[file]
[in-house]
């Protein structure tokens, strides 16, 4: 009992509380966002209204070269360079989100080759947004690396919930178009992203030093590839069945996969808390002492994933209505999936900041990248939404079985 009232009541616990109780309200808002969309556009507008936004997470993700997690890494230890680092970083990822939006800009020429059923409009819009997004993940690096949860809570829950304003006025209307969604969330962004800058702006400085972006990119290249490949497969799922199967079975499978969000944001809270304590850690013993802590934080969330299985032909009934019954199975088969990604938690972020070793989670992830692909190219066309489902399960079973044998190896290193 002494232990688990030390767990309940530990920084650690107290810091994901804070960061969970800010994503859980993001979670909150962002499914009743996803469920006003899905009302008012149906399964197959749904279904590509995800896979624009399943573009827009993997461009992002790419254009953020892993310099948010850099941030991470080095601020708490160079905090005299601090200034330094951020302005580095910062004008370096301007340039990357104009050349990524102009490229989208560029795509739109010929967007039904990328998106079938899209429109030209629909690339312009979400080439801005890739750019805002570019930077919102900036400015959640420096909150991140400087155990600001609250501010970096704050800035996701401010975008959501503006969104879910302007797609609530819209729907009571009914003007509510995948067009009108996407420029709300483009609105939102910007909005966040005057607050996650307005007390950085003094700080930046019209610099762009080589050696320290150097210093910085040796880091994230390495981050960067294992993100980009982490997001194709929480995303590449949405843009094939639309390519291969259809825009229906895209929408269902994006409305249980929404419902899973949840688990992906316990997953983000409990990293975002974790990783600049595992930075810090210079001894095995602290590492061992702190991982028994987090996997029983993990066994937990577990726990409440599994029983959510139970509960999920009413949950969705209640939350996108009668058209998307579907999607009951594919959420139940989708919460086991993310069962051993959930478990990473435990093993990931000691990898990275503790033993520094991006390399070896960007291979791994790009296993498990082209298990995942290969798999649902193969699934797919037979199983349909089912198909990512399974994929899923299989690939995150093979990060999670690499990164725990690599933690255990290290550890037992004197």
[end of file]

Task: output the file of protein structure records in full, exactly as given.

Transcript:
[in-house]
């Protein structure tokens, strides 16, 4: 009992509380966002209204070269360079989100080759947004690396919930178009992203030093590839069945996969808390002492994933209505999936900041990248939404079985 009232009541616990109780309200808002969309556009507008936004997470993700997690890494230890680092970083990822939006800009020429059923409009819009997004993940690096949860809570829950304003006025209307969604969330962004800058702006400085972006990119290249490949497969799922199967079975499978969000944001809270304590850690013993802590934080969330299985032909009934019954199975088969990604938690972020070793989670992830692909190219066309489902399960079973044998190896290193 002494232990688990030390767990309940530990920084650690107290810091994901804070960061969970800010994503859980993001979670909150962002499914009743996803469920006003899905009302008012149906399964197959749904279904590509995800896979624009399943573009827009993997461009992002790419254009953020892993310099948010850099941030991470080095601020708490160079905090005299601090200034330094951020302005580095910062004008370096301007340039990357104009050349990524102009490229989208560029795509739109010929967007039904990328998106079938899209429109030209629909690339312009979400080439801005890739750019805002570019930077919102900036400015959640420096909150991140400087155990600001609250501010970096704050800035996701401010975008959501503006969104879910302007797609609530819209729907009571009914003007509510995948067009009108996407420029709300483009609105939102910007909005966040005057607050996650307005007390950085003094700080930046019209610099762009080589050696320290150097210093910085040796880091994230390495981050960067294992993100980009982490997001194709929480995303590449949405843009094939639309390519291969259809825009229906895209929408269902994006409305249980929404419902899973949840688990992906316990997953983000409990990293975002974790990783600049595992930075810090210079001894095995602290590492061992702190991982028994987090996997029983993990066994937990577990726990409440599994029983959510139970509960999920009413949950969705209640939350996108009668058209998307579907999607009951594919959420139940989708919460086991993310069962051993959930478990990473435990093993990931000691990898990275503790033993520094991006390399070896960007291979791994790009296993498990082209298990995942290969798999649902193969699934797919037979199983349909089912198909990512399974994929899923299989690939995150093979990060999670690499990164725990690599933690255990290290550890037992004197």